The reason I back up my data

Yesterday was one of those days. I woke up and turned on my Vista powered computer and I saw a blue screen of death staring back at me. I got an uneasy feeling in my stomach, and I knew this wasn’t going to be pretty.

I rebooted the machine and was greeted with a no “no system disk found” error. Awesome.

After about 20 minutes messing around in the BIOS, switching drives, cables and power around, I concluded that the Boot drive of my computer was dead. The BIOS wouldn’t even see it at all. DEAD. KAPUT. FIN.

The drive that died was a Western Digital Raptor, 10000 RPM, 74 GB drive. It’s an expensive drive to replace so I’m glad is was covered under warranty.

For most people, losing a hard drive is a devastating experience. For me, its an inconvenience.

A little background. I build this computer in december of 2006 in preparation for windows vista. All the drives are SATA, and the system was designed with data back up and redundancy in mind, I’ve blogged about it has save my ass before.

The redundancy starts with the machines architecture:

The boot drive (C:) is a small, and fast drive. The operating system and applications are installed on this drive. No working data or documents are ever stored on this drive.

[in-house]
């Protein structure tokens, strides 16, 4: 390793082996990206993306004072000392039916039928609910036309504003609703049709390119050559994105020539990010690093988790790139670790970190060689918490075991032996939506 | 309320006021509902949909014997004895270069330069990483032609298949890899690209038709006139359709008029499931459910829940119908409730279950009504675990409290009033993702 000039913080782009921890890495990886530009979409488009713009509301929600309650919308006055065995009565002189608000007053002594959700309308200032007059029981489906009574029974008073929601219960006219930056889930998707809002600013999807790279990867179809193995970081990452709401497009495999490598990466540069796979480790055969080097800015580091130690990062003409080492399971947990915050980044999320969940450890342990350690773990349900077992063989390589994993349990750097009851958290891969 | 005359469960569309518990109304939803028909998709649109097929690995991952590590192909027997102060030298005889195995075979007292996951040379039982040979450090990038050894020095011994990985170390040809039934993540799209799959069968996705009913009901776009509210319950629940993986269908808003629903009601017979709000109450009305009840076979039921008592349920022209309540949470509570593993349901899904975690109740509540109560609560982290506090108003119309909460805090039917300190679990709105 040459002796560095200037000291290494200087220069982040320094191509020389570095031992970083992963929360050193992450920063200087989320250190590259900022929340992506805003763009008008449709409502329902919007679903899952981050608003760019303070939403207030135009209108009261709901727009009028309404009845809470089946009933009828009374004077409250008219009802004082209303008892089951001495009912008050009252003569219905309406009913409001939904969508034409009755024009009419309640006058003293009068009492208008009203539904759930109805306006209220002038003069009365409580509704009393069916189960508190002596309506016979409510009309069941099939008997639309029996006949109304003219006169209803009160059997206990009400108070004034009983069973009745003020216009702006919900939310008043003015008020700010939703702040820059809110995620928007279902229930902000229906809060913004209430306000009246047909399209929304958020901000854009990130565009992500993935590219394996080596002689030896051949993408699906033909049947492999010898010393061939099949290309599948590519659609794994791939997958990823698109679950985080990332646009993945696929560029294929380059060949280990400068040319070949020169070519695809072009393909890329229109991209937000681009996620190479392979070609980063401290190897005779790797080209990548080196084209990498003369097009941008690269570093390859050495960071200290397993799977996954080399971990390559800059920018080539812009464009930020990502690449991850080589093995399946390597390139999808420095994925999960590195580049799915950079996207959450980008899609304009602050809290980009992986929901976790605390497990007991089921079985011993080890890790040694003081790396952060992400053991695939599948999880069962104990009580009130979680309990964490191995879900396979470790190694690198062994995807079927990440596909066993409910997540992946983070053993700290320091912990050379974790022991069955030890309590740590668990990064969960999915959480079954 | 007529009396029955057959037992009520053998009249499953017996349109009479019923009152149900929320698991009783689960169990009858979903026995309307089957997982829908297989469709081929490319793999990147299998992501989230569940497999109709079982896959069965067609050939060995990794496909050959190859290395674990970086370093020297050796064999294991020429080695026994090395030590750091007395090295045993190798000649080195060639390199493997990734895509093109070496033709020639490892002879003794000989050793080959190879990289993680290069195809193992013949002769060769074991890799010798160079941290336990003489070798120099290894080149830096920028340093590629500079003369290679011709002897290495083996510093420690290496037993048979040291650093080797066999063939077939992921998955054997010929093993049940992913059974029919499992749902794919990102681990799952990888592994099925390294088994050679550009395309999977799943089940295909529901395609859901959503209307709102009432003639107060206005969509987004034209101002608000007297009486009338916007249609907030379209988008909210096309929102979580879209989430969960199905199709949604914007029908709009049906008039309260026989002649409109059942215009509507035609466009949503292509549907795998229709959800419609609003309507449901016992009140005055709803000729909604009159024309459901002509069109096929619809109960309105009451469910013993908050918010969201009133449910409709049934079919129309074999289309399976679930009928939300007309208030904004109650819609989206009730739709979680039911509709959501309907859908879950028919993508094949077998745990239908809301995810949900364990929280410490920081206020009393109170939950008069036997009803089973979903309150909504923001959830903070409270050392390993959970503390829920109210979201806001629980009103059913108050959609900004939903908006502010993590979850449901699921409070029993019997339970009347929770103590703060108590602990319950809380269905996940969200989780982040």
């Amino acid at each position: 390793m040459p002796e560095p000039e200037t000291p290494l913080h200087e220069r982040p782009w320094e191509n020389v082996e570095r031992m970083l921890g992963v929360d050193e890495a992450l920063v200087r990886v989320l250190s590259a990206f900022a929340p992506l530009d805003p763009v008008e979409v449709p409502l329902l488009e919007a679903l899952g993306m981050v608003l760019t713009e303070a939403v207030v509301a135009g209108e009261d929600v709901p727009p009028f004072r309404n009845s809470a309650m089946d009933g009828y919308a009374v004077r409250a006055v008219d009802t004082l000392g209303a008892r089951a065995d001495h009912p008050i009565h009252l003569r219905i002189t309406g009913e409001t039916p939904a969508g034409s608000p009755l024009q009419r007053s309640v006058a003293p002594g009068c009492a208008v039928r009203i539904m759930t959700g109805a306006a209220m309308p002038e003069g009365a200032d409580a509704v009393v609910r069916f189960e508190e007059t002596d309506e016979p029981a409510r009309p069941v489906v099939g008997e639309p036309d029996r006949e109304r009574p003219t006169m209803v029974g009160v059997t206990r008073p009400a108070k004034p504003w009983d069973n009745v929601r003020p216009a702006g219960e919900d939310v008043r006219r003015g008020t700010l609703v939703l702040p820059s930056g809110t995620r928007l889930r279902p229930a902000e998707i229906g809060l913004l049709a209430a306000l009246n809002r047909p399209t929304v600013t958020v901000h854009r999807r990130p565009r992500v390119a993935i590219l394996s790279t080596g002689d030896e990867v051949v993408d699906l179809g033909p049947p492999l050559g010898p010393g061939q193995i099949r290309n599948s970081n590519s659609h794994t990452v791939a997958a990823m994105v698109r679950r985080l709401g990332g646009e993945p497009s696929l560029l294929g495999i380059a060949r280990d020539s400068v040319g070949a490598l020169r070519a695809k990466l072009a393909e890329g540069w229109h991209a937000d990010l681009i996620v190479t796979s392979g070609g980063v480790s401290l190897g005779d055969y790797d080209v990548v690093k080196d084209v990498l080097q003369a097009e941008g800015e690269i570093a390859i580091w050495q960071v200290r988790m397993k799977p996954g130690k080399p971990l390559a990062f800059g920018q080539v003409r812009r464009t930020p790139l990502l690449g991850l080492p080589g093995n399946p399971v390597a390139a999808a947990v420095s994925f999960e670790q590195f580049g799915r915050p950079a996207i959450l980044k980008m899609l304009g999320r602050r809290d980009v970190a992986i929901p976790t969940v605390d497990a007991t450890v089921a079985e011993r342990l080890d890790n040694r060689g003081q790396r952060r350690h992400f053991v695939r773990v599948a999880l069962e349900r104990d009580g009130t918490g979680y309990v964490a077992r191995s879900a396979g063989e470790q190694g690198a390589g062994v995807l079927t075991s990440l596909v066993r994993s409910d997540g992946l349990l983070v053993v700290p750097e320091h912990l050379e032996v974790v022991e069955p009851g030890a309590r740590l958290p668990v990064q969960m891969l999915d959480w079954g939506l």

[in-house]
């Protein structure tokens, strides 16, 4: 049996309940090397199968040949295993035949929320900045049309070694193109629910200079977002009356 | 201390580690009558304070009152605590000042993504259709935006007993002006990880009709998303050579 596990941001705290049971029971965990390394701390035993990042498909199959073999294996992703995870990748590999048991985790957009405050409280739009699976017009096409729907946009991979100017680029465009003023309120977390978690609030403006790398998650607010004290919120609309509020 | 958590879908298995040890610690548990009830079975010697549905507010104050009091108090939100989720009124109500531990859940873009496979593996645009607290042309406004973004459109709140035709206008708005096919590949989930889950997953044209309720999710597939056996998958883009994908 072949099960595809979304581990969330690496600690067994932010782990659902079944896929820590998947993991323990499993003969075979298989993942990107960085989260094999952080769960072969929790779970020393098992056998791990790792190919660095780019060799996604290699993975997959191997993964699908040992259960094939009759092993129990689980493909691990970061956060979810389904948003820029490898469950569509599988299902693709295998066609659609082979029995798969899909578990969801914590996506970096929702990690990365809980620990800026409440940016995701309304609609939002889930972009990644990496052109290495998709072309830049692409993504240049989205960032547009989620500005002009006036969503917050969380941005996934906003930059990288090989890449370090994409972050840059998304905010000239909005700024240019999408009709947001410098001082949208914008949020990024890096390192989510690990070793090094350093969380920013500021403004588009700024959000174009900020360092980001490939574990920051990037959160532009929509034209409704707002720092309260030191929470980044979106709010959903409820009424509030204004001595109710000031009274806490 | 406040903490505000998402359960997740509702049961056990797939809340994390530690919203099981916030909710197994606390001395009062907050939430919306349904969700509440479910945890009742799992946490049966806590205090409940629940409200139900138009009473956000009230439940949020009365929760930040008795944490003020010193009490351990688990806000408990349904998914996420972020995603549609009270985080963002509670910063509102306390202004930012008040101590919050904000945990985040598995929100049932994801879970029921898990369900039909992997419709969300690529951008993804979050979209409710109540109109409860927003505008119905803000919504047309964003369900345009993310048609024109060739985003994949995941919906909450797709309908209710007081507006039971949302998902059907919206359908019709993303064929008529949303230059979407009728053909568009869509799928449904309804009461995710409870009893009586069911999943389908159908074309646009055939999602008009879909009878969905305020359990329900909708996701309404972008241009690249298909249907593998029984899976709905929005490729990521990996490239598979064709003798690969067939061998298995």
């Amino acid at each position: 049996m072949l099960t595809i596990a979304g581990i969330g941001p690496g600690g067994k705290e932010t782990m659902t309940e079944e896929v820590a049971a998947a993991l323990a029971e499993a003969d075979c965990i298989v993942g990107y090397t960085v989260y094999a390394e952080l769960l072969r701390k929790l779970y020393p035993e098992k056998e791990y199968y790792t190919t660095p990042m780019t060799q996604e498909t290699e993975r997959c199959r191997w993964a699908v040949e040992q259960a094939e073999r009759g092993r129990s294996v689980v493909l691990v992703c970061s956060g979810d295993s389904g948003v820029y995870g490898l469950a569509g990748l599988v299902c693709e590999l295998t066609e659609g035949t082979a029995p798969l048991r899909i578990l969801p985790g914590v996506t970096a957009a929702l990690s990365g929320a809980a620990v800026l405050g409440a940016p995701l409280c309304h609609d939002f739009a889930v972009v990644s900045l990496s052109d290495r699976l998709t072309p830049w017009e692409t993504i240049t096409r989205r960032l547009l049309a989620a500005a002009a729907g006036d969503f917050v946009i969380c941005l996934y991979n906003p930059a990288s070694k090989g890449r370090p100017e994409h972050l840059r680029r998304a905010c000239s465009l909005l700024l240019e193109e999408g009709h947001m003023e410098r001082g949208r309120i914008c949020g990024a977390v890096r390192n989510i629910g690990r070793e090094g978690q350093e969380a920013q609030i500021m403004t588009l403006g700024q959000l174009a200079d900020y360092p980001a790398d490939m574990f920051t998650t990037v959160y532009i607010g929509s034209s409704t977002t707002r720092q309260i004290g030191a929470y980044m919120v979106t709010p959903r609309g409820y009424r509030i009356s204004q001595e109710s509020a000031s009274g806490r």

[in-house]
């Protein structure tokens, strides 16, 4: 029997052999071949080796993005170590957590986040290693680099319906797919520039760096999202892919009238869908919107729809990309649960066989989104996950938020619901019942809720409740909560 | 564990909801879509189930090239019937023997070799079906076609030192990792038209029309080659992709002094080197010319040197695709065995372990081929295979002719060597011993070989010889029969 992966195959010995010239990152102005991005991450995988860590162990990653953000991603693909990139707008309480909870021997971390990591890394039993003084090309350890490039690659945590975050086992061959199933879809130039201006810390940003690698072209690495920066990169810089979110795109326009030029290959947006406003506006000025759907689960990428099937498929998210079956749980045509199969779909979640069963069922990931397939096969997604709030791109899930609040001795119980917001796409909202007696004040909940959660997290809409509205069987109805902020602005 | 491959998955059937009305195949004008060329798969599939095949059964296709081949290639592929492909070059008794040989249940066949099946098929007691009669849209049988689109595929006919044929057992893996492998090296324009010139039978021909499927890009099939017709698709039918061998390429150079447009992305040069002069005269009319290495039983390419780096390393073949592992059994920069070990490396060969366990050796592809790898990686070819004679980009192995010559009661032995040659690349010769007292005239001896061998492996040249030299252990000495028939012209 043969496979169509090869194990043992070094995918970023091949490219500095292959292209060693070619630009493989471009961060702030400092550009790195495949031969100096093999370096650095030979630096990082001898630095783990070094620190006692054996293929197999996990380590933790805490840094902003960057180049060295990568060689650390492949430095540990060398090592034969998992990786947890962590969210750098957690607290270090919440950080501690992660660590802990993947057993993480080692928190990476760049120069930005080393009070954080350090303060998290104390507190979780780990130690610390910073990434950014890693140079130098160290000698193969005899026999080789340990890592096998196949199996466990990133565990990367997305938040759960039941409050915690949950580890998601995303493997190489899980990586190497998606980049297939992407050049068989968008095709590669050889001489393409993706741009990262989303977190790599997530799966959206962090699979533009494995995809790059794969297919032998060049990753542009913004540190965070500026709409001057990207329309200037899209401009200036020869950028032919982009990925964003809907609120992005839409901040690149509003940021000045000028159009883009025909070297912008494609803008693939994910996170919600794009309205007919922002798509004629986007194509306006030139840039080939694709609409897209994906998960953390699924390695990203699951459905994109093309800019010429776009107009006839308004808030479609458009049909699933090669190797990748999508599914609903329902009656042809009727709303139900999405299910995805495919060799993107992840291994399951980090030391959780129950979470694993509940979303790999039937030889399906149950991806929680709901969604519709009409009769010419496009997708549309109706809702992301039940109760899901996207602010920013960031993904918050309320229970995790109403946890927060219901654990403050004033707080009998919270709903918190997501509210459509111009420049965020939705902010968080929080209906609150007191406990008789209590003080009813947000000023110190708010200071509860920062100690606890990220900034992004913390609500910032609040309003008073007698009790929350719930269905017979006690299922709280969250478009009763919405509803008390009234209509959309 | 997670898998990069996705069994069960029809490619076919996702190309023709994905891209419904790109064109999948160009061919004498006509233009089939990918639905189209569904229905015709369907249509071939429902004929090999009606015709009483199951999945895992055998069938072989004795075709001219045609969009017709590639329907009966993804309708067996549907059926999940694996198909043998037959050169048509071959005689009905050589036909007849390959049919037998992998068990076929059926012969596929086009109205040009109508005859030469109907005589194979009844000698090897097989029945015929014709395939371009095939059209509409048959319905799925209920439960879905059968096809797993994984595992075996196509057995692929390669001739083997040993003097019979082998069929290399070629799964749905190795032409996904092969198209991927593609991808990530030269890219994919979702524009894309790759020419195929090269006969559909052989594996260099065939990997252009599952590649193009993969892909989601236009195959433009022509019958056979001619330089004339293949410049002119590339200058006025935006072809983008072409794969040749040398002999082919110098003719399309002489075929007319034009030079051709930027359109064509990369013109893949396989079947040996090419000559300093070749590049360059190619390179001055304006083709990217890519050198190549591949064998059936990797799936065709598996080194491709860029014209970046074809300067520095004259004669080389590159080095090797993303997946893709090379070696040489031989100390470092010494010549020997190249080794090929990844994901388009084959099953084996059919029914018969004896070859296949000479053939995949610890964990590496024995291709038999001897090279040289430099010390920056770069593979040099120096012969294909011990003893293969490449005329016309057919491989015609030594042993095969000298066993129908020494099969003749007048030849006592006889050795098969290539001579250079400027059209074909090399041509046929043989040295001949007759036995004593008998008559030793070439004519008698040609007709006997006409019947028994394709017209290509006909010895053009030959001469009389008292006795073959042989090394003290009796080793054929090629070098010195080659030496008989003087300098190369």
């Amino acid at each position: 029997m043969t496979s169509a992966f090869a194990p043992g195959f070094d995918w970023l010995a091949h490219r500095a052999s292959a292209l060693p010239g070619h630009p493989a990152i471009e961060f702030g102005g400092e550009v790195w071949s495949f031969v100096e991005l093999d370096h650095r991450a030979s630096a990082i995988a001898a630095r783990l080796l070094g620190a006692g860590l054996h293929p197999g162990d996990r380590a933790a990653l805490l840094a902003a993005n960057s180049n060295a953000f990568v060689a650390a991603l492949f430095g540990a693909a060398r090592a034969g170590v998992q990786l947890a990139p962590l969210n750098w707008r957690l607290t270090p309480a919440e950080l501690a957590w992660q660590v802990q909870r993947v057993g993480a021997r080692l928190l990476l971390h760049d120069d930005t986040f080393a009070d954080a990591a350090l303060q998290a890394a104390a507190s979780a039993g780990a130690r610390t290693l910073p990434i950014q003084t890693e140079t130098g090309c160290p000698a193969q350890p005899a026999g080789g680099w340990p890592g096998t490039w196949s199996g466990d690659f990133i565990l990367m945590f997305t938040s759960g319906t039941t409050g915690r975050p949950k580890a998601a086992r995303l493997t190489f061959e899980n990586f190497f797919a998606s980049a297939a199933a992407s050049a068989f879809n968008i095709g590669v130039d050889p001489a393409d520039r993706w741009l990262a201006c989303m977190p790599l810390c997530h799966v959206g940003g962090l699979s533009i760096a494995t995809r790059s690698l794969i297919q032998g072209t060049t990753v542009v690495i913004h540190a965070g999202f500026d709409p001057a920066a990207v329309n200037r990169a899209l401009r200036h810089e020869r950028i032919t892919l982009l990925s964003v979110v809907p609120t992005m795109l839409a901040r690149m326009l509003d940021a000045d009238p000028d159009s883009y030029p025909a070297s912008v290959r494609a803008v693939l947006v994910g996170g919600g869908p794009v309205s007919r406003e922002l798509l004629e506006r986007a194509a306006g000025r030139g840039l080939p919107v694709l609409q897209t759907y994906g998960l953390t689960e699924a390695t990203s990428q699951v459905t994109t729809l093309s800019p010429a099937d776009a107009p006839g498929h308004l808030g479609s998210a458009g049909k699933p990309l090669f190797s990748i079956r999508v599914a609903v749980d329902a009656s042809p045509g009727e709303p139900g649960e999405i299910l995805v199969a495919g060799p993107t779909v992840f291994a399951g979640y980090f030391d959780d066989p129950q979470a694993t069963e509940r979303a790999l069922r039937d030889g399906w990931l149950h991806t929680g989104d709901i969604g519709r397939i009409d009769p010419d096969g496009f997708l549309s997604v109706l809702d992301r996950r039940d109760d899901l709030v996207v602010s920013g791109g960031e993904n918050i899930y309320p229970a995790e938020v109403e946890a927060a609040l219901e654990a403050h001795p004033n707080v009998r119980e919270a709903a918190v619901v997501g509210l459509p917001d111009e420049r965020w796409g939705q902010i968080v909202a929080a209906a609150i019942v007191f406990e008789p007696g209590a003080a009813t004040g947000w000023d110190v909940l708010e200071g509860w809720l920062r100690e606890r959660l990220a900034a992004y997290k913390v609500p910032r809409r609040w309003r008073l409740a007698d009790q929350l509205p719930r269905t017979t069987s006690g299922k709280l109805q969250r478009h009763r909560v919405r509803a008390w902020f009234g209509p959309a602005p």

For data storage, I use 2 large drives mirrored together using raid 1. This means that the computer only sees one drive (D:), but all activity happens to both drives. If one of the drives crashes, the other one is there as an instant back up with no loss. Its an expensive solution backup, but is critical in my opinion. All data is stored here. I have the systems users file (my documents, etc) set to use this drive.

External Back Up Drive 1 (X:) uses syncback to pull data from the Data drive (D:) every night at 3am, creating a recovery in case files get deleted from the data drive (D:) during the work day.

External Back Up Drive 2 (Y:) uses syncback to pull data from the Data drive (D:) every third night at 5am. This acts as a recovery drive for D: and X:. Drive X: also backs up my iTunes Catalog every night

To top is all off, I use a service called carbonite to create a real time back up of my data over the internet. At $50 a year, its worth it. If my house burns down, or my equipment is stolen, no amount of drives will keep my data save. Off site is the way to go.

So yes, losing the system drive (C:) means I will have to reinstall the Operating System, and my applications, but at the same time, I haven’t lost anything except the time with will take to get things up and running again.

In the mean time I’m going to try and get apple OS X Leopard running on my PC!